Tuesday, August 29, 2006
My new favorite cooking show is Joanne Weir's Cooking Class, now showing on PBS channels. The first episode I've seen focused on basic risotto techniques. This series features a student cooking alongside Joanne, which is a bit different from a lot of shows. Joanne's bubbly personality comes through in her casual and straightforward teaching style. Techniques are explained and shown so that a beginner cook will not be intimidated. In fact, there were things to be learned, even for experienced cooks such as myself. For example, when the risotto is done, Joanne recommends covering the pot and letting it sit off heat for five minutes to completely absorb the remaining stock. I've set the DVR box to record all the episodes so I won't miss any of them. Like I need one more cooking show to watch! Actually, I do because the Food Network has mostly reruns and the newer shows don't really interest me because they seem to be more lifestyle and travelogue type programs which I can get on other channels. Heads up, Food Network! You're losing a longtime watcher here if you don't shape up.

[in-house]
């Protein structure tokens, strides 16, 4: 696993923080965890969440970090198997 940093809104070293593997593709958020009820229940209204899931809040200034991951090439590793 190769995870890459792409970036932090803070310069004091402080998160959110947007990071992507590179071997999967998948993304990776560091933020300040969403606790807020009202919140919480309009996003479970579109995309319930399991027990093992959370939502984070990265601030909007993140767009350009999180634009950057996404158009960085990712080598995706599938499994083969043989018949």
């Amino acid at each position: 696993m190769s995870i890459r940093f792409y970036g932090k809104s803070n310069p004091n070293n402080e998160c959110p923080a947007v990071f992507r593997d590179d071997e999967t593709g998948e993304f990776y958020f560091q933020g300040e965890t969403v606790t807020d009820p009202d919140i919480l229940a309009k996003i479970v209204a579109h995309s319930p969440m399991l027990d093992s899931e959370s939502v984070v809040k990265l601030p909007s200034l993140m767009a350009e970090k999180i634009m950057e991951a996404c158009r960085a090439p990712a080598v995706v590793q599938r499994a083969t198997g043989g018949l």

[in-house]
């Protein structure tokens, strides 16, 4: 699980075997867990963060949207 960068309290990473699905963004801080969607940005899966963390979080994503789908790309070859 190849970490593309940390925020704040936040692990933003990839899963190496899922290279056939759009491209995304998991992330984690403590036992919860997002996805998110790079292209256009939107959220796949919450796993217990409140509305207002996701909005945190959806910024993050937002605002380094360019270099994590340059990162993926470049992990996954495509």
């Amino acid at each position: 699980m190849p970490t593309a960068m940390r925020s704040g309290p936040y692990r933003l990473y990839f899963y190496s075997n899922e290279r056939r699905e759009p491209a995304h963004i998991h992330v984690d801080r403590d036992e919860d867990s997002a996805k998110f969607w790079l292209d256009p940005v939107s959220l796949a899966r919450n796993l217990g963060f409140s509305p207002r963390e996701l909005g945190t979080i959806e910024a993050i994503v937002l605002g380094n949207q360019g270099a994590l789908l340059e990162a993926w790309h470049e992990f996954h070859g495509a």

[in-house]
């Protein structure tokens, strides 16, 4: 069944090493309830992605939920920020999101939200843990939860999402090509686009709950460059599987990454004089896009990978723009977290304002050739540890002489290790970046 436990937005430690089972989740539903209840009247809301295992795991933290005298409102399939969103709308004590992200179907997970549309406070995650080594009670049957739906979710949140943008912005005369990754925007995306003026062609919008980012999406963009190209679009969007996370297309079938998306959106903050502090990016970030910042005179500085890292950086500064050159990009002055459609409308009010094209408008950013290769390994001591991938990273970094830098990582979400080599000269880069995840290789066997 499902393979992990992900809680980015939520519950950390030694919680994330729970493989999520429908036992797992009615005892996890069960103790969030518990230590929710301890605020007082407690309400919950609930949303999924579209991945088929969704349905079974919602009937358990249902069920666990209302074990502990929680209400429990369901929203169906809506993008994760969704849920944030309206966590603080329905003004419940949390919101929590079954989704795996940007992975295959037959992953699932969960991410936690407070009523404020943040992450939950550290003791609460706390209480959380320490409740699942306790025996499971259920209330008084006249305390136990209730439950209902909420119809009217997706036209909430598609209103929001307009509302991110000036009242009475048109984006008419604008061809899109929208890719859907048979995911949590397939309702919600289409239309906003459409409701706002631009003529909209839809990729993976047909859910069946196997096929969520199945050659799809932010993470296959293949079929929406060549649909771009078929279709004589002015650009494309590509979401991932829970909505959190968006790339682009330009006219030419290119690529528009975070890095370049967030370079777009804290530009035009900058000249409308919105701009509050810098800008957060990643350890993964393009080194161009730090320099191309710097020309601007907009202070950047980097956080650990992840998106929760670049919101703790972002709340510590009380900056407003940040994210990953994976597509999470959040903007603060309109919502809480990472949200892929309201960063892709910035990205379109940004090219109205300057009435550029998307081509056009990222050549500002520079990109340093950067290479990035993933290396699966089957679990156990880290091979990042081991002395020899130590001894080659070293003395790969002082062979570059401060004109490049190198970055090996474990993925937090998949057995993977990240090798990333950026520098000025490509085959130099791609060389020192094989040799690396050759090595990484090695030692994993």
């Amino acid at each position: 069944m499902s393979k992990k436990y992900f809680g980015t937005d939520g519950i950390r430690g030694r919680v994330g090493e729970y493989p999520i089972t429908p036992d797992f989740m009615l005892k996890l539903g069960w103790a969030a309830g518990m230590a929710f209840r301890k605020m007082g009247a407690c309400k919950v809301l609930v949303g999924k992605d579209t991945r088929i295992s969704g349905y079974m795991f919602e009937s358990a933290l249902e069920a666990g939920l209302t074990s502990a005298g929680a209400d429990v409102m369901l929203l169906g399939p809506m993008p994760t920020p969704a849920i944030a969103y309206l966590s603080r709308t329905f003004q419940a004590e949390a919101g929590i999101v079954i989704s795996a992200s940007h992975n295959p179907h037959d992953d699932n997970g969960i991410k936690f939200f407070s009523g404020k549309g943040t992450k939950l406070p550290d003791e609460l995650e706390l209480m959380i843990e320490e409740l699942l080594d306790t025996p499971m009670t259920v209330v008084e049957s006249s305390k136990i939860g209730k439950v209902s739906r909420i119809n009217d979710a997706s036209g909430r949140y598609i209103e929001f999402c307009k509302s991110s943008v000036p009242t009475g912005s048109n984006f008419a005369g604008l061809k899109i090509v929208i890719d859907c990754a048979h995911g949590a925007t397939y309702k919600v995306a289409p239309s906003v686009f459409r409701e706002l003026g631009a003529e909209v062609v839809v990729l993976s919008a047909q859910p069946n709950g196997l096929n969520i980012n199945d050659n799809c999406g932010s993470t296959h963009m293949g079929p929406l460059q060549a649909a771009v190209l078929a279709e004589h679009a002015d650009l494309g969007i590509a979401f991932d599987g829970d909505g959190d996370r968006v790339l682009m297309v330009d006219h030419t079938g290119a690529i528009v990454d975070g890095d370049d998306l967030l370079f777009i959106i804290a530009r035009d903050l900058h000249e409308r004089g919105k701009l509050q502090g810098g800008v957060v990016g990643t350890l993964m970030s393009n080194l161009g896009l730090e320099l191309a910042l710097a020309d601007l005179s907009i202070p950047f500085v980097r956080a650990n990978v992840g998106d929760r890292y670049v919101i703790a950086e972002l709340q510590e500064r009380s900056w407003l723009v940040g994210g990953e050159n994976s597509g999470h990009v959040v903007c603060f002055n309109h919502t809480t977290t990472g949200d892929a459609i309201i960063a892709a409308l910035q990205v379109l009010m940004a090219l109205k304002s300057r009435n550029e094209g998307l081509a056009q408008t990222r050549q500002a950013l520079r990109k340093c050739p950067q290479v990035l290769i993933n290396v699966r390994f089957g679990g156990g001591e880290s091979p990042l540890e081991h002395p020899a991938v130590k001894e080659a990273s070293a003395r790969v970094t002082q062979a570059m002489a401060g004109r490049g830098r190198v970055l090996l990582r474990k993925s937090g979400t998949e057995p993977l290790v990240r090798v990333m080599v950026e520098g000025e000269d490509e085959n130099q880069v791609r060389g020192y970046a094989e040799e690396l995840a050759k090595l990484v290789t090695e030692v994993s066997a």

Saturday, August 26, 2006
For breakfast this morning, Eddie poached eggs in this sauce we picked up at half-price at Cost Plus. I must say, this is by far the best-tasting, freshest bottled sauce I've ever had. No hint of commercial bottled sauce flavors. He gently warmed the sauce, then cracked the eggs over and brought it to a simmer, covered, until the yolks were still a bit runny. Unfortunately, we did not get to enjoy them with a nice toasty slice of country bread. Nonetheless, it was delicious. We plan on getting back down to the Cost Plus store soon to scoop up the remaining half-price bottles. Next we'll try the bottle of puttanesca sauce, which no doubt will be on the spicy side. These sauces are nice to have around for a quick pantry meal, and getting an otherwise gourmet type of sauce at a good price only makes it better.
Wednesday, August 23, 2006